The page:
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i It was during this period that many design
houses began to hire artists to sketch or
paint designs for garments. The images
alone could be presented to clients much
more cheaply than by producing an actual
sample garment in the workroom. If the client
liked the design, they ordered it and the
resulting garment made money for the
house. Thus, the tradition of designers
sketching out garment designs instead of
presenting completed garments on models
to customers began as an economy.
i The years from 1900 to the outbreak of World War I were a time
of extravagance and ostentation. In the early part of the decade,
fashion was fairly sedate, but in 1914, World War I broke out.
The world changed and by the end of the decade, so did
fashion. The function of clothing was becoming more practical
especially with the motorcar coming into vogue. The late years
of the decade were geared towards making the 'world safe for
democracy'. WWI changed not only fashion, it changed the
entire world forever.

i Young children and especially girls wore carbon copies of the

adult clothing, except for length which could vary from 20 to 28
inches on children one to five years old.
i Rportswear was increasing in popularity and such fashions
were soon incorporated Into everyday dress. U.R. Rubber
developed the first sneaker, called Keds, in 1917.
i For women, face, figure, coiffure, posture and grooming
became important fashion factors in addition to clothing.

i Many garments of the 1920s fastened with buttons. Cotton

and wool were the abundant fabrics of the decade. Rilk was
highly desired for its luxurious qualities, but the limited
supply made it expensive. The late 1920s saw the adoption
of two-toned spectators for men, perfect with the popular
knickers. In the 20s, men were still in a conservative mood.

i In 1925, "shift" type dresses with no waistline emerged. At

the end of the decade, dresses were being worn with
straight bodices and collars.

i In 1928, styles changed again! Hemlines rose to the knee

and dresses became more fitted. These changes laid the
foundation for the elegantly styled fashions of the 1930s.

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i ˜rior to World War II, New York fashion designers made the trek across
the Atlantic Ocean to attend the flamboyant and opulent French fashion
shows each year. They then returned to the United Rtates and copied the
latest ˜arisian haute couture designs.

i In 1941, war goods manufacturing took centre stage. The government

confiscated all stock of natural fabrics, forcing domestic manufacturers
to concentrate on substituting other fibbers for domestic garments. In
1947, Dior introduced the ³New Look´, featuring longer lengths and fuller
skirts; a return to classic femininity with a nipped waist.

i Television was now in many households, and the TV culture of I Love

Lucy and The Honeymooners reflected ideals of the time. Rtars such as
Marilyn Monroe, Brigitte Bardot, and Elvis ˜resley introduced a
smouldering sex appeal into an age of conservatism.

i Teenagers were basically the focal point of this era. Films such as 'Rebel
without a Cause' were influential in how teenagers dressed.
Leather, Levi¶s, and Converse sneakers helped create the look.
i Youth predominated the culture of the 1960's. The
post World War II Baby Boom had created 70 million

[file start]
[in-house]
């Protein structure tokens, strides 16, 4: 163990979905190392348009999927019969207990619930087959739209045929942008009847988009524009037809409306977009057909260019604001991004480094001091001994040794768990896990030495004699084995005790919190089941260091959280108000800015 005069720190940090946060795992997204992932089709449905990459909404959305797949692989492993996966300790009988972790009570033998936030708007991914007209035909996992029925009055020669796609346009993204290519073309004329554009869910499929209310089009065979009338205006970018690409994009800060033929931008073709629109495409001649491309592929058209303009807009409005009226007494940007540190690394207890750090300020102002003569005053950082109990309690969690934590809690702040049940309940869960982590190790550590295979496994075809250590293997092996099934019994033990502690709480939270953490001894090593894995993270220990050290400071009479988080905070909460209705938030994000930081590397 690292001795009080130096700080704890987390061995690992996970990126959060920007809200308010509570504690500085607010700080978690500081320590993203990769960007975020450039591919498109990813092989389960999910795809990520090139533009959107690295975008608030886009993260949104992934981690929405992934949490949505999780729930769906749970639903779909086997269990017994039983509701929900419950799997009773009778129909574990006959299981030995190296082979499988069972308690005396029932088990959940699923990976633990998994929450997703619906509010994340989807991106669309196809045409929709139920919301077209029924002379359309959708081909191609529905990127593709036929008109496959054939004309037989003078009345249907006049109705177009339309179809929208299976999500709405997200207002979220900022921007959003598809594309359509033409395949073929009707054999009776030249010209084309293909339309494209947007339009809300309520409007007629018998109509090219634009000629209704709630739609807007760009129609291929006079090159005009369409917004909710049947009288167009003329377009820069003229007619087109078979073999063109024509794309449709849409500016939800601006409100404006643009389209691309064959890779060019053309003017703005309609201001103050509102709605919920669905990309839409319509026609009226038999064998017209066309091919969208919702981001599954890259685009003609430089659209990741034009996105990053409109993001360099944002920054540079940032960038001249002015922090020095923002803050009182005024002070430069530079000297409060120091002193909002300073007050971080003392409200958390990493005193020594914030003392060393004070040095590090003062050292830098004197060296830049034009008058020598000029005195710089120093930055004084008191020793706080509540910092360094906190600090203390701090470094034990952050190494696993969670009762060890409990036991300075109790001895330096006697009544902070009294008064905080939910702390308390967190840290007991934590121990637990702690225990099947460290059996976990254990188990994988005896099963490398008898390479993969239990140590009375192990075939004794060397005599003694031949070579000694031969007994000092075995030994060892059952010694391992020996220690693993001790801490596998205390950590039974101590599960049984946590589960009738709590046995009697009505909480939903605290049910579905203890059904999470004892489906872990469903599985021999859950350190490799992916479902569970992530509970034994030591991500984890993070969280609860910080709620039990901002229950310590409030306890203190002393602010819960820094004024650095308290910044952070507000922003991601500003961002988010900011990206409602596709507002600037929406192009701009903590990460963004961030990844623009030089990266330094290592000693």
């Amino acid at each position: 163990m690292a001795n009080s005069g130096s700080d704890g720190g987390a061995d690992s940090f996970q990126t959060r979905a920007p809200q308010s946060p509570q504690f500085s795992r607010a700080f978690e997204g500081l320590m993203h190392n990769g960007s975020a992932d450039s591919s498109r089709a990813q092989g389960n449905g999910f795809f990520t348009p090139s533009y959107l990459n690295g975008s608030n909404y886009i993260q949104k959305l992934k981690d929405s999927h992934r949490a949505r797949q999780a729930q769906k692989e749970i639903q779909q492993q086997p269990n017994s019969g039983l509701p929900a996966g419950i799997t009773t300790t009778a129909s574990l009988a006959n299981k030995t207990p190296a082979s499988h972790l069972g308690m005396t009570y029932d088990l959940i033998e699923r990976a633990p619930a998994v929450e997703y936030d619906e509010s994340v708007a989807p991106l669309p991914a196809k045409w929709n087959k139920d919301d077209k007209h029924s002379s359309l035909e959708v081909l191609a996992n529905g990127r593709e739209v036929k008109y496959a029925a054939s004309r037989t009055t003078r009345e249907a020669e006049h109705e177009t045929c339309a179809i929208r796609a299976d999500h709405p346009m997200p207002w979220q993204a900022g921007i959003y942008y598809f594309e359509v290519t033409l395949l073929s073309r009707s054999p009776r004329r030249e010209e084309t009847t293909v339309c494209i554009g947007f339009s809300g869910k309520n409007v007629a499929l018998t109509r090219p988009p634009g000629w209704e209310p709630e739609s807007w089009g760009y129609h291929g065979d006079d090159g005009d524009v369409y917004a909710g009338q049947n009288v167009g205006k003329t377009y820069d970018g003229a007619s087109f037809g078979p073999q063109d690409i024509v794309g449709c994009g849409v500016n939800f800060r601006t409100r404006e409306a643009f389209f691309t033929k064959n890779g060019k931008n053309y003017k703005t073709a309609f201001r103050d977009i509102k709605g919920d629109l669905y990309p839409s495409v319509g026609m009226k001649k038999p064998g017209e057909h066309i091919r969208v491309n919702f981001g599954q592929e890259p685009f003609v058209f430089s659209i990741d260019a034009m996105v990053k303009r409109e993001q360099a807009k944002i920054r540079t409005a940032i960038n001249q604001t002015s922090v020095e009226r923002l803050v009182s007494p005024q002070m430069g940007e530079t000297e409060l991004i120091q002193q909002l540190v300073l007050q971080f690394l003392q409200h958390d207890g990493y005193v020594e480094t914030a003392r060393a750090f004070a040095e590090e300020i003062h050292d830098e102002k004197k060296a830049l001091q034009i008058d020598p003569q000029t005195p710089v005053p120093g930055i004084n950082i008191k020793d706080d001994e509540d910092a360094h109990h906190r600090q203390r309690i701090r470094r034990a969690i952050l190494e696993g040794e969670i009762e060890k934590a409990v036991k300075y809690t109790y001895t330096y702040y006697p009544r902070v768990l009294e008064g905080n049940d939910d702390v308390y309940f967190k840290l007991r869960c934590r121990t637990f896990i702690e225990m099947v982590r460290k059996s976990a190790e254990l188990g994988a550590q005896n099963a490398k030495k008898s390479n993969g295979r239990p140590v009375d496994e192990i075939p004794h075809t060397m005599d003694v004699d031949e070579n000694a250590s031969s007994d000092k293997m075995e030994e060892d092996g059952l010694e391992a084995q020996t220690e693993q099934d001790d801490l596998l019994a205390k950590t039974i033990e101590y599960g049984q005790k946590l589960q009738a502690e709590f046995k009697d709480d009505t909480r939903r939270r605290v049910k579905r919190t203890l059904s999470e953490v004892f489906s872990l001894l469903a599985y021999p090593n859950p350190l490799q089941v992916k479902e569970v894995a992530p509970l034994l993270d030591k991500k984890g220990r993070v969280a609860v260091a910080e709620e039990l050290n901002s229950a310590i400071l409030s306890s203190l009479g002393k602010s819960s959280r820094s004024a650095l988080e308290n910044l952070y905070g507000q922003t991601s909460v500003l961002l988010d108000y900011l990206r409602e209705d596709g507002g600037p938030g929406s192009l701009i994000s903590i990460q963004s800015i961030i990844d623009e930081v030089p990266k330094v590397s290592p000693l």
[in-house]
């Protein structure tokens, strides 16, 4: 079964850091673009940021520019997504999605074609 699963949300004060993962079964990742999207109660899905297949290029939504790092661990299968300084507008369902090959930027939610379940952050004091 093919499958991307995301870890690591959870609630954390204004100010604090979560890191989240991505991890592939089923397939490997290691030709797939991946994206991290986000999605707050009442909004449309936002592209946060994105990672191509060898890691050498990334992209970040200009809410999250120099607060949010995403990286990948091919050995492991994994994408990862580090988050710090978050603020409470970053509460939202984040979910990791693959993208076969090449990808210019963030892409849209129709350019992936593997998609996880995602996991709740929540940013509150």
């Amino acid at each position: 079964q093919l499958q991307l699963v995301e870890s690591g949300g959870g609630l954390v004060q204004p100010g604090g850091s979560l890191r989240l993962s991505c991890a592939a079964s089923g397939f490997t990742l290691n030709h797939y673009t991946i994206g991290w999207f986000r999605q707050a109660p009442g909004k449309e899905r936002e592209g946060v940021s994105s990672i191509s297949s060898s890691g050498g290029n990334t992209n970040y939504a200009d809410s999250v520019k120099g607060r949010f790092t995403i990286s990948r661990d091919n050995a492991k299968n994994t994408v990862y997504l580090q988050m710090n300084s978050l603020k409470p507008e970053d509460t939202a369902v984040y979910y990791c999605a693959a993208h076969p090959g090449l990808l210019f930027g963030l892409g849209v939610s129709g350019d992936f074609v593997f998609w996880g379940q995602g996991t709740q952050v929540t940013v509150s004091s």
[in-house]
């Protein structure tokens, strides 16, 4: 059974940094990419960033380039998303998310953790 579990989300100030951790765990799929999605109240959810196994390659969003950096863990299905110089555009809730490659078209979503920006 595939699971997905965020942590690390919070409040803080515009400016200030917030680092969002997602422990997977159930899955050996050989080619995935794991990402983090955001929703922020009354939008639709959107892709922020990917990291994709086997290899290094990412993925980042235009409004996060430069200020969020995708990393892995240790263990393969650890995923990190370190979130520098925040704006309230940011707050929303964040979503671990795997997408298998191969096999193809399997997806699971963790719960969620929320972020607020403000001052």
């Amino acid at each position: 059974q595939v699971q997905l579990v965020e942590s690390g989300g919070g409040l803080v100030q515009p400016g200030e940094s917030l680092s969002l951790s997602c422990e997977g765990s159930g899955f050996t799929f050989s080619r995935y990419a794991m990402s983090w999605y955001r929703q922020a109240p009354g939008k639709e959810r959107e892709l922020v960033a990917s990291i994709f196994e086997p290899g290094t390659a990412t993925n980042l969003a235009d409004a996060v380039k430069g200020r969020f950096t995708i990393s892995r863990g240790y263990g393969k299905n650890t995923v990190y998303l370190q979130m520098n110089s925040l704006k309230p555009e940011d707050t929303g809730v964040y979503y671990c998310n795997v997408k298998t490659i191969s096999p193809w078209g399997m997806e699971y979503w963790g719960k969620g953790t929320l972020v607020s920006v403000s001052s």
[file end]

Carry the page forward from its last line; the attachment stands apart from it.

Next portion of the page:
teenagers for the sixties, and these youth swayed
the fashion, the fads and the politics of the decade.

i The 1960's began with crew cuts on men and

bouffant hairstyles on women. Men's casual shirts
were often plaid and buttoned down the front, while
knee-length dresses were required wear for women
in most public places.

i 1966 was the year of the mini-skirt! Widely

acknowledged as the brainchild of designer Mary
Quant, within a year anybody who had the body to
pull it off was wearing a mini, many of whose
hemlines were 4-5 inches above the knee in New
York and 7-8 inches above the knee in London!
i The 1970s were an intensely tumultuous
time, with various cultures and
subcultures coming out into the open at
once. Movies and television shows such
as Charlie's Angels were having an
increasingly profound affect on fashion.
Cultural icons such as Wonder Woman
created a lust for interesting boots-often
teamed with hot pants or short skirts.

i This era's fashions are also frequently

marked by designers such as Givenchy,
Norell, and Oscar de la Renta.
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i The 1980s saw a definite rise in the popularity of designer
styles. Wealthy people across the country flocked to New
York boutiques and ˜aris fashion shows to purchase
directly from designers¶ lines, while mass producers
replicated the high fashions for the general public. ˜ower
and money dominated the styles of the 1980s, While not
everybody could afford the expensive designer clothing,
some top fashion designers such as Calvin Klein and Ralph
Lauren. During the 1980s, clothing was a sign of power, and
the top designers reigned supreme with their fashionable

i But by the 1990s, women had begun to reject the moneyed,

designer styles of the 1980s and opt for more comfortable,
casual clothing. Flannel shirts and ripped jeans inspired by
the grunge movement in rock and roll became popular,
while the rising hip-hop movement brought baggy pants
into fashion. Whatever its expression, comfort remained the
key factor in clothing choice for most women in the 1990s
and 2000s.

i Today, while expensive designer clothing is still sought

after by some women, casual, comfortable clothing styles at
reasonable prices are the popular choice at the start of the
new century.